The computer circuits, necessary to fly men

 Thephones: The idea for cellularphone service dates back at least to 1947, but the first call was made from thesidewalk outside the Manhattan Hilton in 1973 by Martin Cooper, a Motorolaresearcher who rang up his rival at AT&T Bell Labs to test the newphone.  Thirty years later, more than half of all Americans own one andcellular networks are beginning to serve Internet access at broadband speedsthrough thin air.

Cell phones have brought a whole new meaning to the termmultitasking. Twenty years ago, it was not possible to talk to the office whileyou were at the grocery store picking up some necessary items. You could neverhave had a three-way business conference while you were fixing dinner or beenable to deal with a business client from home while caring for a sick child.Cell phones have enabled us to do various tasks all at the same time.Space flight: Americans from 50 years ago would be disappointed to learn wenever went further than the Moon — no Mars colony, no 2001 odyssey to Jupiter,no speed-of-light spaceships.  Even the Shuttle is in trouble.  Butthe space race against the Russians that dominated the national psyche (and agood chunk of the budget) in the ’60s and ’70s pushed the development ofhundreds of enabling technologies, including synthetic fibres and integratedcomputer circuits, necessary to fly men to the Moon and back.  And theastronauts brought back a lesson from space: “We saw the earth the size of aquarter, and we realized then that there is only one earth.

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We are all brothers.”With the revolution of space flight launching network satellites that hasenabled global connections that has enabled global communication.Personal computers: Before IBM recast the desktop computer from hobbyist’sgadget to office automation tool in 1983 followed by Apple’s people-friendlyMacintosh a year later a “minicomputer” was the size of a washing machine andrequired a special air-conditioned room.

  But the trained technicians whooperated the old mainframes already knew computers were cool: They could usethem to play games, keep diaries, and trade messages with friends across thecountry, while still looking busy.  Today, thanks to the PC, we all lookbusy. Digital media: “The camera doesn’t lie” went a saying not heard much sincethe release of Photoshop 1.0 in 1990.  Digitized audio, pictures, movies,and text let even an amateur edit reality — or conjure it from scratch — with akeyboard and a mouse.  A singer’s bad notes, a model’s blemishes, or anovercast sky in a movie scene can be fixed as easily as a spelling error. Just as important, digital media can be copied over and over nearly for free,stored permanently without fading, and sent around the world in seconds.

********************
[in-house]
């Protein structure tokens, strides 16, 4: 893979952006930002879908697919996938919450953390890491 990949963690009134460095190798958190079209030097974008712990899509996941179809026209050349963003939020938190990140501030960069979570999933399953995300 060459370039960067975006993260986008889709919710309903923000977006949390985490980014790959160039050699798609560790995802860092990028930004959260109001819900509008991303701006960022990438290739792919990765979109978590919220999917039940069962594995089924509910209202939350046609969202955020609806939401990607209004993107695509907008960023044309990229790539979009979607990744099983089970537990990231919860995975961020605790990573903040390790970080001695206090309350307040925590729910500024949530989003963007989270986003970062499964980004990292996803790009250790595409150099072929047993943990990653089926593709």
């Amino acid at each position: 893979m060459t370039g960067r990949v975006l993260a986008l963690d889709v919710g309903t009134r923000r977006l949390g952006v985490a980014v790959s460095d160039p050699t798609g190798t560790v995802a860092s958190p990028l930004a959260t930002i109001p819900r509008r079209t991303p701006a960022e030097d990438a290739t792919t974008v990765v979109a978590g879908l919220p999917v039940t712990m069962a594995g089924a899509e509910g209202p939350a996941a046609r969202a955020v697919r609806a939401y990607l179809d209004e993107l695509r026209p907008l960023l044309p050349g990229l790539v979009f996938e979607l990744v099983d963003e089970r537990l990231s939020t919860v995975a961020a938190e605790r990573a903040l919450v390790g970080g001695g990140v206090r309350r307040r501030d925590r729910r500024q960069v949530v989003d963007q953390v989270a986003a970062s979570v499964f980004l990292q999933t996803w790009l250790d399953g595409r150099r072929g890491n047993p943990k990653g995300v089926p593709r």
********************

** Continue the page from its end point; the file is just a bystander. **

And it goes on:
It rightly worries the movie and music industries, but how do you put the genieback in the bottle if there’s no bottle anymore?The Internet: This one seems like a no-brainer, but the Net’s unique strengthis that no two people will agree on why it’s so important.  The world’slargest and most unruly library, it’s also a global news channel, social club,research archive, shopping service, town hall, and multimedia kiosk.  Addto that the most affordable mass medium ever, and a curse to anyone with asecret to keep.

  Three-fifths of Americans now use the Net, but it remainsto be seen whether the connections to one another will transform us, or provethat we’ll never change. TV: Barely20 years after radio shook the entertainment landscape, broadcast televisionsent out another temblor in the 1930s and 1940s. Television changed everythingfrom the way people got their news to how advertising was done.Despite beingblamed for everything from our sedentary lifestyles to societal violence, TVisn’t going anywhere, and in fact an incredible number of waking ours are spentin front of the boob tube. Last year, a Nielson report estimated that Americanswatch more than 5 hours a day, on average. The Consumer Electronics Association(CEA) recently estimated that, recession be danged, ownership ofhigh-definition TVs in U.S.

households has doubled in the past two years.Radio: WhenGuglielmo Marconi patented his radiotelegraph system in 1901, he envisioned it asa way for ships to wirelessly communicate with one another. But by the 1920s,regular broadcasts of music and news exploded, ushering in a new era of massmedia. From baby monitors to military radar, radio is now firmly entrenched ineveryday life. The ability to harness radio waves eventually made possible allforms of wireless networking, from cell phones to Wi-Fi.

  The Printing Press:The original game-changing gadget was too big to fit in your pocket, but itrevolutionized literacy all the same. Around 1450, German goldsmith JohannesGutenburg transformed printing with his press, a table-sized machine modelledafter the wine presses of the day. The invention used thousands of movablemetal letters to quickly and cheaply copy text. Gutenburg’s press took thespread of ideas out of the hands of elites and paved the way for the ProtestantReformation and the Enlightenment.


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